Greetings from our lovely La Quinta rental house where we have just returned from Day 1 of the 2009 Coachella Valley Music and Arts Festival. Our exciting coverage of the first day includes: extra-long lines! Exclusive interviews! Tolerable heat! Old guys! Very old guys! Really quite astoundingly old guys! And, okay, a couple young whippersnappers and their kooky haircuts and bleepy music machines. Click "more" for all the details.
At around 4pm, we enter the venue after securing our super awesome Mother Jones credentials (thanks, Goldenvoice!) and head straight for the backstage, where I’ve managed to finagle interviews with Australian electro duo The Presets and breaks legend Adam Freeland. I'll get them both cleaned up and you can hear all about it later, but here's some highlights: I come upon The Presets hanging out barefoot, and when I ask them about the heat they brush it off. "This is nothing," they say. "It should be hotter." They’re scheduled in the dance tent at 10pm, directly opposite Sir Paul on the main stage. Is that weird, I wonder? "Not everybody likes Paul McCartney, some people like us," they assert, correctly. "You didn’t want to see him, yourselves?" I ask. "Nah," they say, "it’s not like it's John." Touché.
Adam Freeland talks up his new record, coming out in June, a high-concept mix of shoegaze fuzz and stomping electro, and we chat about politics, spirituality, and Brave New World. It was a nice little conversation; again, I'm too tired to transcribe it tonight, but you'll get it soon enough.
Okay, so on to the music. Reluctantly exiting the comfort of the backstage, we head across the polo fields for Portuguese combo Buraka Som Sistema. They're basically having a dance party, with a DJ and a live drummer, and the mix segues between their stomping originals and hilariously uncool hits of yesteryear: they lead the crowd in a chant of Benny Benassi's "Satisfaction," then the strains of Snap's "Rhythm is a Dancer" emerge from the speakers, exploding into a syncopated Brazilian beat. The crowd is losing their minds. I'm struck by the inspiring multicultural eclecticism of current dance music; for a moment, I forget where they're from.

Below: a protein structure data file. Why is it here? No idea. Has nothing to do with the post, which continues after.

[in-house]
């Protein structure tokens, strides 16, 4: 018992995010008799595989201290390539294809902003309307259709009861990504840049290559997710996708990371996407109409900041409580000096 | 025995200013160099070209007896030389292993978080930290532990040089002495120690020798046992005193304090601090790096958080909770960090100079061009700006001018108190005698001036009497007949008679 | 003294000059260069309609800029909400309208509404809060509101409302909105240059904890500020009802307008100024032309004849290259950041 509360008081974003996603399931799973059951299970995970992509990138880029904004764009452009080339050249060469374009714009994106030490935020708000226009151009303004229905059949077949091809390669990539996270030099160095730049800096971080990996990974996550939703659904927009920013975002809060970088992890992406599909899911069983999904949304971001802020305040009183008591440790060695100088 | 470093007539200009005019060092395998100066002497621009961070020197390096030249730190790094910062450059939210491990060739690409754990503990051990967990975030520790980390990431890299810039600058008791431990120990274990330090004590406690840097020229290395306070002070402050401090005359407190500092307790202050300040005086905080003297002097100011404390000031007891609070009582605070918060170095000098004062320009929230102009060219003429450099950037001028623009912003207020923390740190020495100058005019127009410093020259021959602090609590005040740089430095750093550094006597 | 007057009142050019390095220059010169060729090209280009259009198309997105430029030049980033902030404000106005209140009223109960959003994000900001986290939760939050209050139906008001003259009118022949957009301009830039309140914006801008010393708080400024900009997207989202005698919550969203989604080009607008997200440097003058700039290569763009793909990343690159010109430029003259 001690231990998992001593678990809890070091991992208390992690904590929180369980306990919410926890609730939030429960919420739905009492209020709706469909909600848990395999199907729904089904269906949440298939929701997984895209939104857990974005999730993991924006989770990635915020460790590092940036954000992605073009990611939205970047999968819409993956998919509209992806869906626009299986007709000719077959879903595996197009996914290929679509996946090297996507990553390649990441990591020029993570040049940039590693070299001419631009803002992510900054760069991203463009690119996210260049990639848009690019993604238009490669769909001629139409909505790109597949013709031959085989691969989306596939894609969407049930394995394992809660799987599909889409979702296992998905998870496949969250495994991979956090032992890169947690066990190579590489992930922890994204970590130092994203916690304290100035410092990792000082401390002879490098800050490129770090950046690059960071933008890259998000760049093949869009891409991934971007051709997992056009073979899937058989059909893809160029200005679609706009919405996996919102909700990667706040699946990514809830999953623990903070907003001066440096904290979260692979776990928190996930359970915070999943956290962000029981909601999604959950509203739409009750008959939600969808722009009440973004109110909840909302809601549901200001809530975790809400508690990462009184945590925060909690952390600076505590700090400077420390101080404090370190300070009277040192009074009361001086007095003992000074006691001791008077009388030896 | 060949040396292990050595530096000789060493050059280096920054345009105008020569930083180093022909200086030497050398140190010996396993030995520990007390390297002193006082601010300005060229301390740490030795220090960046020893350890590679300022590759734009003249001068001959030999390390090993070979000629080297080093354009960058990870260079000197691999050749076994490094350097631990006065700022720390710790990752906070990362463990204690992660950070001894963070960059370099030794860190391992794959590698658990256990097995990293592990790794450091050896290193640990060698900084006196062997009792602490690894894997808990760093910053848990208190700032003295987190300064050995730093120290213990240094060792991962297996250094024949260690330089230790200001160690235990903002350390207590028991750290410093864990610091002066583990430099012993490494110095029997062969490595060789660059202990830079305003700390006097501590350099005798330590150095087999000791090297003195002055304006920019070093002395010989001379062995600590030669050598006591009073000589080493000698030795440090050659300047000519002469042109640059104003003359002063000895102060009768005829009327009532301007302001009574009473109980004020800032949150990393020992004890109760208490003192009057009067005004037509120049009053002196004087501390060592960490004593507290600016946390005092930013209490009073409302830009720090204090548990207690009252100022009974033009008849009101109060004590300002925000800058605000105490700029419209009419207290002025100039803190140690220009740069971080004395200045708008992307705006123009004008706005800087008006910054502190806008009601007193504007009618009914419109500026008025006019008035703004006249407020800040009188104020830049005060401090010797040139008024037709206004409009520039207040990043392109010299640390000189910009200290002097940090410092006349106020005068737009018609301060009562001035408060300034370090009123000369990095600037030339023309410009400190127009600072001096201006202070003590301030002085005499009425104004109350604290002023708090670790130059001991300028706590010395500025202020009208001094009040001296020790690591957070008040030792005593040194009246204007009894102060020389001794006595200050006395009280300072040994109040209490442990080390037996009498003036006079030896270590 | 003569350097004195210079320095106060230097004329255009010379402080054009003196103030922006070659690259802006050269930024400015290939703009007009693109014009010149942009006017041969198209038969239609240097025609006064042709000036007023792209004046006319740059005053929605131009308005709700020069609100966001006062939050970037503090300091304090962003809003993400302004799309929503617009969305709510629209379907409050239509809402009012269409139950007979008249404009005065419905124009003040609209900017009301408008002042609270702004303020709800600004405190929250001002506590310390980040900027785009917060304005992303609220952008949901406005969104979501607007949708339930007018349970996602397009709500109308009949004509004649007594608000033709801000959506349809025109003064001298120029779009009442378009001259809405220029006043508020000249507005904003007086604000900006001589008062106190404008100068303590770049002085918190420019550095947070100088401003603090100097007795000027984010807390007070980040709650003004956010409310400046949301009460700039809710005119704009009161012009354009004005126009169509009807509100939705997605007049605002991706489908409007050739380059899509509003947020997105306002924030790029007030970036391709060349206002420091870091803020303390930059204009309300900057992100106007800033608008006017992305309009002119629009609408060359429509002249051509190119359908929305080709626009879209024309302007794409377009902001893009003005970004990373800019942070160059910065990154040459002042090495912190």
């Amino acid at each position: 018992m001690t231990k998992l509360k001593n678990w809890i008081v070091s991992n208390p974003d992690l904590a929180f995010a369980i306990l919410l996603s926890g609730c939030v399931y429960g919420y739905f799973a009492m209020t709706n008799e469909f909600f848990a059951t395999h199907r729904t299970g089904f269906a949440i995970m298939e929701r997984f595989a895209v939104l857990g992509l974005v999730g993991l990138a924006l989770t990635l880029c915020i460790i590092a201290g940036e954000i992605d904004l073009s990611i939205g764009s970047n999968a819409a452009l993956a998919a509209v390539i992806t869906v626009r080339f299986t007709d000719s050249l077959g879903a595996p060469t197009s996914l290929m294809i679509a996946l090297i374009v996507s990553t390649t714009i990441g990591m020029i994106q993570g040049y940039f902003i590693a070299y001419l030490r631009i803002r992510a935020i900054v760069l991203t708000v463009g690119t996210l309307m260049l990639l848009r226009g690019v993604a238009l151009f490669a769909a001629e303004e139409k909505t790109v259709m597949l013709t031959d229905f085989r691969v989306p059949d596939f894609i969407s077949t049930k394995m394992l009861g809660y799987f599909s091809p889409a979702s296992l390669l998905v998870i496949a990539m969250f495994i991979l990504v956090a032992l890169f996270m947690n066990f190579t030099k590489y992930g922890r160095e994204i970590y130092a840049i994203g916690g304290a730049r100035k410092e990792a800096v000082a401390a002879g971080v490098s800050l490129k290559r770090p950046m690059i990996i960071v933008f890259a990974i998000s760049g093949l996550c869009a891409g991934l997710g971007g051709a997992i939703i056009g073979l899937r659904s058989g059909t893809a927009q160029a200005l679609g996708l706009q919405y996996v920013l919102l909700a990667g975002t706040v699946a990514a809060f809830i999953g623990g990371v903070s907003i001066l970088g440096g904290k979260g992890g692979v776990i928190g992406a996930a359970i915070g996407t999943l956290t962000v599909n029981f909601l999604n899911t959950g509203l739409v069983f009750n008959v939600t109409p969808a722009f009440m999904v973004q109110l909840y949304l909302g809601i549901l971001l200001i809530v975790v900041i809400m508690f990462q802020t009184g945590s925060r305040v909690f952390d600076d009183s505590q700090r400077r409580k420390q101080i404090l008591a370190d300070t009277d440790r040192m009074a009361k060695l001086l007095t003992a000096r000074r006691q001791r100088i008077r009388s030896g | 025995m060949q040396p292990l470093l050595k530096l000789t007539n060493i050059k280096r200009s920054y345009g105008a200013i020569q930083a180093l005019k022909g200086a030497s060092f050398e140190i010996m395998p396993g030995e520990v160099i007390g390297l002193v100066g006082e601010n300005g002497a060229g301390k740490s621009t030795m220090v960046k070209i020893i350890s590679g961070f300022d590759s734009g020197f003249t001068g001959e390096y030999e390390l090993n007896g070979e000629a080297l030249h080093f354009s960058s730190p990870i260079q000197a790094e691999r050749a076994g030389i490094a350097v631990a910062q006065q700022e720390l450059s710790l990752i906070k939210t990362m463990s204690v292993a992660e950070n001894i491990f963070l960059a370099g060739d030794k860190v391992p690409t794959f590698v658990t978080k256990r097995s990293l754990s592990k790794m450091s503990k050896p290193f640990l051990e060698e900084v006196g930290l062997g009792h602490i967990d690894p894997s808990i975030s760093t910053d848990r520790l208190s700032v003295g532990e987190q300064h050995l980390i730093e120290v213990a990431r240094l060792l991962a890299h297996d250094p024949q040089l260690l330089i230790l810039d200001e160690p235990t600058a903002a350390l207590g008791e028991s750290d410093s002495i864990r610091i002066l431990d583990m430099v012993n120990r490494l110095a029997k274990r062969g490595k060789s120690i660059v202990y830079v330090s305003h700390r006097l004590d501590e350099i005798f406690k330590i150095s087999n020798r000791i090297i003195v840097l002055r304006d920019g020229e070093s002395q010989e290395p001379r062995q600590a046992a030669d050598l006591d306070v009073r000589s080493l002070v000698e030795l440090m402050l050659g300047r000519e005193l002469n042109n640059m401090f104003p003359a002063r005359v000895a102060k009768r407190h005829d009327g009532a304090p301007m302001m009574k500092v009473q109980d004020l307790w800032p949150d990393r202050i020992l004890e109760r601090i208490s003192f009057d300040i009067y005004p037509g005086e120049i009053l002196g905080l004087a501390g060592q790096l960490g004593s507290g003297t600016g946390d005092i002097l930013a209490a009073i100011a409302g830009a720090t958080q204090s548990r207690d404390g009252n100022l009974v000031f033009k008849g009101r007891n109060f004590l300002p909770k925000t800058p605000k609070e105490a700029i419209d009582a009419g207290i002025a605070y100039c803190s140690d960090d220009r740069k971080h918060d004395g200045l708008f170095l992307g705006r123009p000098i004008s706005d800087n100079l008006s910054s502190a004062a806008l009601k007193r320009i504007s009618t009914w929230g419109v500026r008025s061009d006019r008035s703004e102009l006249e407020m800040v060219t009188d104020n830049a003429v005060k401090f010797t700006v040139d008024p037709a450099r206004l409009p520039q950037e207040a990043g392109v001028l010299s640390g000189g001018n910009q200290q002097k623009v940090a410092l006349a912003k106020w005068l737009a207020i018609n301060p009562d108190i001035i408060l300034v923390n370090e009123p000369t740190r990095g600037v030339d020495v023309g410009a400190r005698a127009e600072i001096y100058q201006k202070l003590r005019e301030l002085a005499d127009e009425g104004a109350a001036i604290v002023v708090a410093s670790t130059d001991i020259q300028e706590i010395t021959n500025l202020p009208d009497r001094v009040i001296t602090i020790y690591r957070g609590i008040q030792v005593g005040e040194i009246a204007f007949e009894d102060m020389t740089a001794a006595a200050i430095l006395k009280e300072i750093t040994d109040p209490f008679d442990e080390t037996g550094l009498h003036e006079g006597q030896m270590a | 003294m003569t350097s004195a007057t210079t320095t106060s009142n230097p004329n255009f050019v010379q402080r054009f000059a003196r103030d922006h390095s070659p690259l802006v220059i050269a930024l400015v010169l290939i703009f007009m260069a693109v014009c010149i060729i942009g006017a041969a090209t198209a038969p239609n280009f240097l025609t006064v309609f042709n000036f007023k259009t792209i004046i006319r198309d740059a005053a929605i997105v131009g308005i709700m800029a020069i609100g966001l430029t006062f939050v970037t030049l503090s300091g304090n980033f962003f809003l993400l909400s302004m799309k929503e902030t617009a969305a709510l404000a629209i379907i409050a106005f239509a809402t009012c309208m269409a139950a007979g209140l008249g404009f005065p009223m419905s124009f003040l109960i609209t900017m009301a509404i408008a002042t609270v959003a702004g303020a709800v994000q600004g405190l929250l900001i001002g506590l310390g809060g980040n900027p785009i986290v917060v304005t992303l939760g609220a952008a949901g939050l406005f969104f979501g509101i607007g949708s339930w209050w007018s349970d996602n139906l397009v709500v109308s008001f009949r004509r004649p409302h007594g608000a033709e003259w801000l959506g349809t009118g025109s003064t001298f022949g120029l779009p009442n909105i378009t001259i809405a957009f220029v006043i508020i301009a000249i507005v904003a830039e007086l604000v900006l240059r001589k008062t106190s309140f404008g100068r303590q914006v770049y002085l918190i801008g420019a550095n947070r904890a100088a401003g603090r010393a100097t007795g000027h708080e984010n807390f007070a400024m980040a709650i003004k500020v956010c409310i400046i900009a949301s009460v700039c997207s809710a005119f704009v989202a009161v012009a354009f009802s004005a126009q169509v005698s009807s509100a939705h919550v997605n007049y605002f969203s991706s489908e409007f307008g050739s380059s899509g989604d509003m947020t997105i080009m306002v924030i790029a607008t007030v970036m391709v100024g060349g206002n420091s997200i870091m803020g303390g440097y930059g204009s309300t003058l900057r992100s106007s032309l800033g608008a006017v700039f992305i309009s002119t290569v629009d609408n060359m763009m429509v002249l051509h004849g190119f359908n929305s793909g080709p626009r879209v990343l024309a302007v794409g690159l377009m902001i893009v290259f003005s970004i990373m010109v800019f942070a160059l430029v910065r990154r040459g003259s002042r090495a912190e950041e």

At the tent next door, hotly-tipped British band White Lies are trying to bring some Joy Division-y darkness to the sunniest place on earth. The minor chords ring out beautifully, but lead singer Harry McVeigh opens his mouth and out comes a strangled, off-key warble. His voice is absolutely wrecked, and he's pushing himself too hard, in a way that's nearly painful to listen to. I say a silent prayer for his vocal chords and we flee.
Buraka Som Sistema are still going, and their crowd has tripled in size, spilling far out of the back of the tent. It's as good a time as any for a quick fashion update: the fluorescent trend seems to have died down, mercifully, and now everybody's in bold primary colors. Lots of red, lots of yellow. And fuzzy headbands! Although did those ever really go out of style?
Back to the main stage and Franz Ferdinand are doing their best. I enjoy their new material, but the mellow strut of "No You Girls" just can't compare to "Take Me Out" and its towering stomp and shout-along chorus. Lead singer Alex Kapranos is being cheeky: "Are The Beatles playing," he asks the crowd, "I think I heard the Beatles were playing." More like Wings, but sure. They jump back and forth between their new and old material, and finally Alex calls the crowd "the most chilled out festival in the whole world," and I wonder if he thinks that's a bad thing?
As the sun goes behind the mountains, a huge crowd has assembled at the side stage to see 74-year-old singer Leonard Cohen. I know he's a legend and has unquestionable hipster cachet, but this is crazy—scrappy-looking kids with punk haircuts are shoving past me to get better spots. Cohen emerges onto the stage with his nicely-dressed band, himself in a black suit, white shirt, cheeky bolo tie, and a little fedora, which he doffs for the crowd. The band starts up, quietly, but the other stages have gone silent out of respect, and the sound is clear as a bell. Cohen drops on one knee to sing the opening bars of "Dance Me to the End of Love." His voice starts off a little wobbly, and at one point he seems to fumble a line, but in the chorus he dives for the low notes with gusto, his rich basso making the girls scream. As he continues, his confidence only seems to grow, and he picks rhythms in the repeating choruses that intertwine with the backup singers, surprising counterpoints to the straightforward melody already established. He's on his knees again, and back up again, and I realize I can't do that now, and I'm half this guy's age. "I need to see you naked," he sings, and the crowd screams louder.